You will travel with the group, but will have opportunities to explore some sites independently during your time abroad. Travel might include visits to:
MU faculty member William Kerwin, Department of English, will accompany the students to Ireland.
Faculty-led programs enrich the study abroad experience as well as the MU campus by providing students opportunities to study other cultures and disciplines in depth while gaining new perspectives on our own society. Faculty leaders serve as mentors, role-models and resources as students explore their host institution and country.
William Kerwin teaches Shakespeare, early British poetry and Irish literature. His current research projects involve early modern satire as it relates to changes in urban life; and the connections between forms of lyric, especially the complaint, and the drama. In 2005, the University of Massachusetts Press published his "Beyond the Body: The Boundaries of Medicine and English Renaissance Drama" as part of their series Studies in Early Modern Culture. He has edited a book of essays on the Irish playwright Brian Friel and has published or presented essays on Irish authors such as Peadar O'Donnell, Seán O'Faoláin, James Joyce and Mary O'Malley.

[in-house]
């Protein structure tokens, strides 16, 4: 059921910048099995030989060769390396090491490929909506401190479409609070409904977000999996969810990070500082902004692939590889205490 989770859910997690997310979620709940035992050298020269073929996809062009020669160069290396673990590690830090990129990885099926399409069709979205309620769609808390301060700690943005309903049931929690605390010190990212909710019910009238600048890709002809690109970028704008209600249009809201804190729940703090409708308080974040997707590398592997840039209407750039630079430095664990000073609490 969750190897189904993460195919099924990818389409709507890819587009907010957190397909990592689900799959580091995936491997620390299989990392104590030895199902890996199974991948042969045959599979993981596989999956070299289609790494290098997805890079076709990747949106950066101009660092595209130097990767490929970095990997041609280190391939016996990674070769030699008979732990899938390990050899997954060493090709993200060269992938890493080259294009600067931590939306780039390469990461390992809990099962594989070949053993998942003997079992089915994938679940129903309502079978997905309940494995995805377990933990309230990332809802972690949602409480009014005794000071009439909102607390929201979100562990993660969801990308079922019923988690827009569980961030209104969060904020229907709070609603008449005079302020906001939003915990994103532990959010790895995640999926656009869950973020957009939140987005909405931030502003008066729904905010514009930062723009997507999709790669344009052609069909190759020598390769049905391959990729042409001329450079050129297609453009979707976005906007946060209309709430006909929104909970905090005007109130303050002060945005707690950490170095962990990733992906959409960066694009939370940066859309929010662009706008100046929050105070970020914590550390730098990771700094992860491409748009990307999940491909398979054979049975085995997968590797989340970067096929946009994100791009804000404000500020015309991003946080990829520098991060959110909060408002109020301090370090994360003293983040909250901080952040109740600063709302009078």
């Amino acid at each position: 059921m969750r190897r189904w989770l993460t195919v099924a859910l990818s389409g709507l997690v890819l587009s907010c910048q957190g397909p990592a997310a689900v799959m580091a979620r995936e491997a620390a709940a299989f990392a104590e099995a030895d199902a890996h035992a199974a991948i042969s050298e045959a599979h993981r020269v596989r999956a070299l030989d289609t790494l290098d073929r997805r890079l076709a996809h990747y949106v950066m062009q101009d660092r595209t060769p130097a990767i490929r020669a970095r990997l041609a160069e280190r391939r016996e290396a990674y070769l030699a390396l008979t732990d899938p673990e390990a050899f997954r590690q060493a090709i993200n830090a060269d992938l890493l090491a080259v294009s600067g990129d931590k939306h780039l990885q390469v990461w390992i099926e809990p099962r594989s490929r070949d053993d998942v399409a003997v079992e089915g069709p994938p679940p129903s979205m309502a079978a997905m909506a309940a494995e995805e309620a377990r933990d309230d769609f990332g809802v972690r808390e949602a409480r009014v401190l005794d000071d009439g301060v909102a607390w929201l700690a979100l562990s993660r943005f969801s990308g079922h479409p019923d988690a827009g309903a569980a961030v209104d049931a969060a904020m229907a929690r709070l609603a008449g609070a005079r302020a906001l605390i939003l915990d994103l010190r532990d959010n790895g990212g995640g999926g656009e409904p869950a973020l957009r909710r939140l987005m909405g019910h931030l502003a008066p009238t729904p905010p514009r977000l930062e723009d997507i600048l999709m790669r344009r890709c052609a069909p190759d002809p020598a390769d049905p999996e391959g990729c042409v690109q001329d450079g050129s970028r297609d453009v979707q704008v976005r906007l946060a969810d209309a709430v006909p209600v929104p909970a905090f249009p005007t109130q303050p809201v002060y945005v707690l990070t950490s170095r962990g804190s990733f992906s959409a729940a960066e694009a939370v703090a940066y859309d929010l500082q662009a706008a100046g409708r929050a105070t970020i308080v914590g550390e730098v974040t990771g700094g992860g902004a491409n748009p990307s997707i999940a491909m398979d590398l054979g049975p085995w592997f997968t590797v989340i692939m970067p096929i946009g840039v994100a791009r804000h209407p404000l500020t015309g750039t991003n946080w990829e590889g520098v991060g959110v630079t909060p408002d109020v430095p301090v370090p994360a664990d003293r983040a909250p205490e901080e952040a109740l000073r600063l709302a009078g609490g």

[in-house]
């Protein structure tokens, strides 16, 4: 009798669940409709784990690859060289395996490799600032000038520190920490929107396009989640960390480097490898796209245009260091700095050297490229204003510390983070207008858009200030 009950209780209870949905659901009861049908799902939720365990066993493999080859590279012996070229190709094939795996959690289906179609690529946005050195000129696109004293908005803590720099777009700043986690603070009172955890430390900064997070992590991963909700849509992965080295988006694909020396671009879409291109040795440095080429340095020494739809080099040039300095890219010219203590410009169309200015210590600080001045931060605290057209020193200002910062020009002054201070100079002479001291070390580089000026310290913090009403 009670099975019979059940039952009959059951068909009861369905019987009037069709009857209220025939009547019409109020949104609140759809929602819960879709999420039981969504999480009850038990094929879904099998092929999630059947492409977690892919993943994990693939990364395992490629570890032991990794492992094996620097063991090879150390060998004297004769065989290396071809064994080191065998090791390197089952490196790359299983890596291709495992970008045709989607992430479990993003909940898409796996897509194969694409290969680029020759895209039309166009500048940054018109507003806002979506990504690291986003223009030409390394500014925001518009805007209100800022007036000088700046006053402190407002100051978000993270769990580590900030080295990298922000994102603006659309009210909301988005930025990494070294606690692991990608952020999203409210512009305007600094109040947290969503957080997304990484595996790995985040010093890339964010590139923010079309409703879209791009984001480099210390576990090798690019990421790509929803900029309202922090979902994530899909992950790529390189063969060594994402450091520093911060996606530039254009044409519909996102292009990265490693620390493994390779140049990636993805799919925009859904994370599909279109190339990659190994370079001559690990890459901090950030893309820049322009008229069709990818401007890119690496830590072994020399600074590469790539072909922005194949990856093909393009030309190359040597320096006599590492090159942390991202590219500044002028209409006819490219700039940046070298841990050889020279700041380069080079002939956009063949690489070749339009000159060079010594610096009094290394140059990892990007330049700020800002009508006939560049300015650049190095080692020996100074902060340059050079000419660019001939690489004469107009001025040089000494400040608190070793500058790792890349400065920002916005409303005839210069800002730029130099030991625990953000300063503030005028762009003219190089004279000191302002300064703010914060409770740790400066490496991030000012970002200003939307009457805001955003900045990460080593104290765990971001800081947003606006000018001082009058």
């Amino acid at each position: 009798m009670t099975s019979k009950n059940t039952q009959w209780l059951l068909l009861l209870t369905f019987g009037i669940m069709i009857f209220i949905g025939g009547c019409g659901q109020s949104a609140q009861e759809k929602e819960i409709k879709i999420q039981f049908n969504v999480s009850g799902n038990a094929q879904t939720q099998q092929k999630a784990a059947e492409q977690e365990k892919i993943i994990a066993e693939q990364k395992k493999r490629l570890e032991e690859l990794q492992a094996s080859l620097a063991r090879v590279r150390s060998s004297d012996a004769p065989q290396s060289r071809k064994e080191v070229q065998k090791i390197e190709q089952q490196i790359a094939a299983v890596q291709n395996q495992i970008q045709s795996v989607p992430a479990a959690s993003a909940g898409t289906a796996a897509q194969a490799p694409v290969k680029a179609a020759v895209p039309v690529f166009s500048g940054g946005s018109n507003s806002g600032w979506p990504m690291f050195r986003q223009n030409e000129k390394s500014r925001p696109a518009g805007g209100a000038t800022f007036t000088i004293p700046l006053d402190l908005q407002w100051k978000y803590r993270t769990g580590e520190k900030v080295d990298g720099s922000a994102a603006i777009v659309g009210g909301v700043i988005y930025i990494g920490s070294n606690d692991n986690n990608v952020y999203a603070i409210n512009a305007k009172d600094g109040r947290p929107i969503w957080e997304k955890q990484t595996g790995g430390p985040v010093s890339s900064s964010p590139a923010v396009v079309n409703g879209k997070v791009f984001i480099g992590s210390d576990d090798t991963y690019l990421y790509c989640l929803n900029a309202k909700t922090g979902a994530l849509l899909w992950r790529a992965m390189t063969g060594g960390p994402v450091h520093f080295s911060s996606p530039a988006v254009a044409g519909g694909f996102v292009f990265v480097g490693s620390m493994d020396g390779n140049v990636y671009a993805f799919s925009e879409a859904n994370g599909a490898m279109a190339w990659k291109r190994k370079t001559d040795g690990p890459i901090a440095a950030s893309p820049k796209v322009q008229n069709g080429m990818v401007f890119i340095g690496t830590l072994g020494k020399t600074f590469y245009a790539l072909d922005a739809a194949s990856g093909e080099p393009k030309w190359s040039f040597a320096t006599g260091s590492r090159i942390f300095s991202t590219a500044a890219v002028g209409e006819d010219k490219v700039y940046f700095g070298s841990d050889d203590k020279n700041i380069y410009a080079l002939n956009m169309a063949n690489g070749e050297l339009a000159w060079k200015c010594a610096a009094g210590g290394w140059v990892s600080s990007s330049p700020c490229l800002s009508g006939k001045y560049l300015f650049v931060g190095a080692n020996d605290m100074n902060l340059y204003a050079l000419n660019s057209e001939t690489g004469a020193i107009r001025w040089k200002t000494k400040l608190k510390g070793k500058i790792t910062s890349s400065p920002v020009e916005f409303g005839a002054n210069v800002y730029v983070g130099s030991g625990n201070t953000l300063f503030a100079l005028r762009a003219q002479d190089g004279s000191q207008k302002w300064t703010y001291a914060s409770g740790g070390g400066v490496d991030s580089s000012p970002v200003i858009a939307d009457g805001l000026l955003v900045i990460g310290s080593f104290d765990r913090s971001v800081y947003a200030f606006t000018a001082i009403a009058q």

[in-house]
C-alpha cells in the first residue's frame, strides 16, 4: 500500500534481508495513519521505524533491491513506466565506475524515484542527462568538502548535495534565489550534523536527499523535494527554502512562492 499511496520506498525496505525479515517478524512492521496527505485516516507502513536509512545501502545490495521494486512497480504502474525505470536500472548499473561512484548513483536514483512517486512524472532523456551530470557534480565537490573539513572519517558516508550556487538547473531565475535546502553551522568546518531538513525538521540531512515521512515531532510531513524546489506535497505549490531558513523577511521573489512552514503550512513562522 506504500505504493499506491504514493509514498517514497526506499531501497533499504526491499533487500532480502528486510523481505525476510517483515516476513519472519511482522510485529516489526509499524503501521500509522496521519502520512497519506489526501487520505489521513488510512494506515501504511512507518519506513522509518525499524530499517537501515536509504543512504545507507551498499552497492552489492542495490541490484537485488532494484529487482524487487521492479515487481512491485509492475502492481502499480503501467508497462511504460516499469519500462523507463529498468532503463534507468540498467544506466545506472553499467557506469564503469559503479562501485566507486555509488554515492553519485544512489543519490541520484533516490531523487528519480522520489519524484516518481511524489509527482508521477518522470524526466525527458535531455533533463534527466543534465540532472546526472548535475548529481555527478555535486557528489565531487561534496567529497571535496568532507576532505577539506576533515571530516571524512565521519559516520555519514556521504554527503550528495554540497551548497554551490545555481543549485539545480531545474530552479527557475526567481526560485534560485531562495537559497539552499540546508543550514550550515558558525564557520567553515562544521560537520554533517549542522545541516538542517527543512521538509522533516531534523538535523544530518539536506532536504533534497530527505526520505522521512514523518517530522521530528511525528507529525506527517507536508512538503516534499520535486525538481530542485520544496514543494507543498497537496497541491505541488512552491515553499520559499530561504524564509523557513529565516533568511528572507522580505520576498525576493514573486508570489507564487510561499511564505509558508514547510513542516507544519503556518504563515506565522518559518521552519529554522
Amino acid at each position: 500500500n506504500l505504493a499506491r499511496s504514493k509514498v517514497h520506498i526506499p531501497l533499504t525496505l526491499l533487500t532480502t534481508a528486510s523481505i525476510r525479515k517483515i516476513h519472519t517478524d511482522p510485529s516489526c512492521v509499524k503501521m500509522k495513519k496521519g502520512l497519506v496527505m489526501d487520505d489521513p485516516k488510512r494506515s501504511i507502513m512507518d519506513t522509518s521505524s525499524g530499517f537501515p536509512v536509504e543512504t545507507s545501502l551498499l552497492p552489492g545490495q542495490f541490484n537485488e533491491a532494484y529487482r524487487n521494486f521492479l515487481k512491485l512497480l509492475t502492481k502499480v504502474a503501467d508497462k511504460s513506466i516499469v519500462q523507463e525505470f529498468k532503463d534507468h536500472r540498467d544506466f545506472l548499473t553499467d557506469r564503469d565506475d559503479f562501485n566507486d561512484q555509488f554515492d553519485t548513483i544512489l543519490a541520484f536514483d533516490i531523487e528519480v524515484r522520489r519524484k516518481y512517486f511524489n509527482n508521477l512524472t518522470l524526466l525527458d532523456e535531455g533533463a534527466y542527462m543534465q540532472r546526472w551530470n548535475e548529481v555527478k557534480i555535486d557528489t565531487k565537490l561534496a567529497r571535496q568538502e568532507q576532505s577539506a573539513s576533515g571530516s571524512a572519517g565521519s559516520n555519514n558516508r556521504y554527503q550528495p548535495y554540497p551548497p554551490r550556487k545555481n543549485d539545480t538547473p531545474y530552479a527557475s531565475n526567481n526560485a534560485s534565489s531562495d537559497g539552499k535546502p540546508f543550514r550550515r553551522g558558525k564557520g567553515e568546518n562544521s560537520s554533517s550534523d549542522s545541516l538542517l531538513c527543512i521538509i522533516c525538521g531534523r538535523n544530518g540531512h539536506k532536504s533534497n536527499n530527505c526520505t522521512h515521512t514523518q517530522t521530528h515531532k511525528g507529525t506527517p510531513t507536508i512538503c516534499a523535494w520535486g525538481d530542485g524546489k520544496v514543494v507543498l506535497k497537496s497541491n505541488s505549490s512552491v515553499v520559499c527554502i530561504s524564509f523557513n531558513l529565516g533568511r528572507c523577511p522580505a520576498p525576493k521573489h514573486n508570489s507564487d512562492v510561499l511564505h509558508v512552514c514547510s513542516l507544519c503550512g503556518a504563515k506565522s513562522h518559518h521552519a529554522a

In addition to the program costs paid to MU, you will have expenses associated with international travel and living abroad. The amounts listed are estimated costs based on current exchange rates and on the information provided to us by your host institution and past participants. Depending on your personal spending habits, you may spend more or less than the figures provided.
Please note that these expenses do not include vacation travel or sightseeing.